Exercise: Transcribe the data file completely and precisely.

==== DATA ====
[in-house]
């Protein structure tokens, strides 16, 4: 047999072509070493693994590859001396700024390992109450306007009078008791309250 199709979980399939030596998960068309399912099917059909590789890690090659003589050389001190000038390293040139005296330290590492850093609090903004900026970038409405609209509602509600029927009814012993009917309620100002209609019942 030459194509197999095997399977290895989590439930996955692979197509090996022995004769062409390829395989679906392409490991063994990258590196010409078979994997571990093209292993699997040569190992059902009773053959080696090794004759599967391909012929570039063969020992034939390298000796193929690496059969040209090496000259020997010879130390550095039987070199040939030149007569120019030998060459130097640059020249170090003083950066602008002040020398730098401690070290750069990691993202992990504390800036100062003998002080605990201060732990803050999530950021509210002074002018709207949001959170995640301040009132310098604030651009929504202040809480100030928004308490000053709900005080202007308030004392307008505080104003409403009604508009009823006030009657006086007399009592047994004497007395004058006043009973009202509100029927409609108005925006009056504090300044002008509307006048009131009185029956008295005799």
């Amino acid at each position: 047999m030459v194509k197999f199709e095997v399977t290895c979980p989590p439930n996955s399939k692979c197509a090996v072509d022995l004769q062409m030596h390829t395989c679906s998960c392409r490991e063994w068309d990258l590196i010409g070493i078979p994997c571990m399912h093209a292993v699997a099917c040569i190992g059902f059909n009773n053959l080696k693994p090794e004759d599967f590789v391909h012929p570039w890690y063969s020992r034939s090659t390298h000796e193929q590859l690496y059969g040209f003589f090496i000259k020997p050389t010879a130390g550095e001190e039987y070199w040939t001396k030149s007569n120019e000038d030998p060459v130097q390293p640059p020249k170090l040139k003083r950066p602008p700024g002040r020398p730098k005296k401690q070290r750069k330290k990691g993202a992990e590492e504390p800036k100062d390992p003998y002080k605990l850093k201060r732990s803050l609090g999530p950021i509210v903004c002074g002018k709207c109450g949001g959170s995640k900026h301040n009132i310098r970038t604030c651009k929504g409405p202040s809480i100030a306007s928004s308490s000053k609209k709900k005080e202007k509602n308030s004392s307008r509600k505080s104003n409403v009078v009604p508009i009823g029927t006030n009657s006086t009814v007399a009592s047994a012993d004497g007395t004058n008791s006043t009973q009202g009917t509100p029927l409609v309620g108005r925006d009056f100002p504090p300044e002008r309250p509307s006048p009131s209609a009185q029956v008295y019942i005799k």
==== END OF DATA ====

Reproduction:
[in-house]
């Protein structure tokens, strides 16, 4: 047999072509070493693994590859001396700024390992109450306007009078008791309250 199709979980399939030596998960068309399912099917059909590789890690090659003589050389001190000038390293040139005296330290590492850093609090903004900026970038409405609209509602509600029927009814012993009917309620100002209609019942 030459194509197999095997399977290895989590439930996955692979197509090996022995004769062409390829395989679906392409490991063994990258590196010409078979994997571990093209292993699997040569190992059902009773053959080696090794004759599967391909012929570039063969020992034939390298000796193929690496059969040209090496000259020997010879130390550095039987070199040939030149007569120019030998060459130097640059020249170090003083950066602008002040020398730098401690070290750069990691993202992990504390800036100062003998002080605990201060732990803050999530950021509210002074002018709207949001959170995640301040009132310098604030651009929504202040809480100030928004308490000053709900005080202007308030004392307008505080104003409403009604508009009823006030009657006086007399009592047994004497007395004058006043009973009202509100029927409609108005925006009056504090300044002008509307006048009131009185029956008295005799």
């Amino acid at each position: 047999m030459v194509k197999f199709e095997v399977t290895c979980p989590p439930n996955s399939k692979c197509a090996v072509d022995l004769q062409m030596h390829t395989c679906s998960c392409r490991e063994w068309d990258l590196i010409g070493i078979p994997c571990m399912h093209a292993v699997a099917c040569i190992g059902f059909n009773n053959l080696k693994p090794e004759d599967f590789v391909h012929p570039w890690y063969s020992r034939s090659t390298h000796e193929q590859l690496y059969g040209f003589f090496i000259k020997p050389t010879a130390g550095e001190e039987y070199w040939t001396k030149s007569n120019e000038d030998p060459v130097q390293p640059p020249k170090l040139k003083r950066p602008p700024g002040r020398p730098k005296k401690q070290r750069k330290k990691g993202a992990e590492e504390p800036k100062d390992p003998y002080k605990l850093k201060r732990s803050l609090g999530p950021i509210v903004c002074g002018k709207c109450g949001g959170s995640k900026h301040n009132i310098r970038t604030c651009k929504g409405p202040s809480i100030a306007s928004s308490s000053k609209k709900k005080e202007k509602n308030s004392s307008r509600k505080s104003n409403v009078v009604p508009i009823g029927t006030n009657s006086t009814v007399a009592s047994a012993d004497g007395t004058n008791s006043t009973q009202g009917t509100p029927l409609v309620g108005r925006d009056f100002p504090p300044e002008r309250p509307s006048p009131s209609a009185q029956v008295y019942i005799k």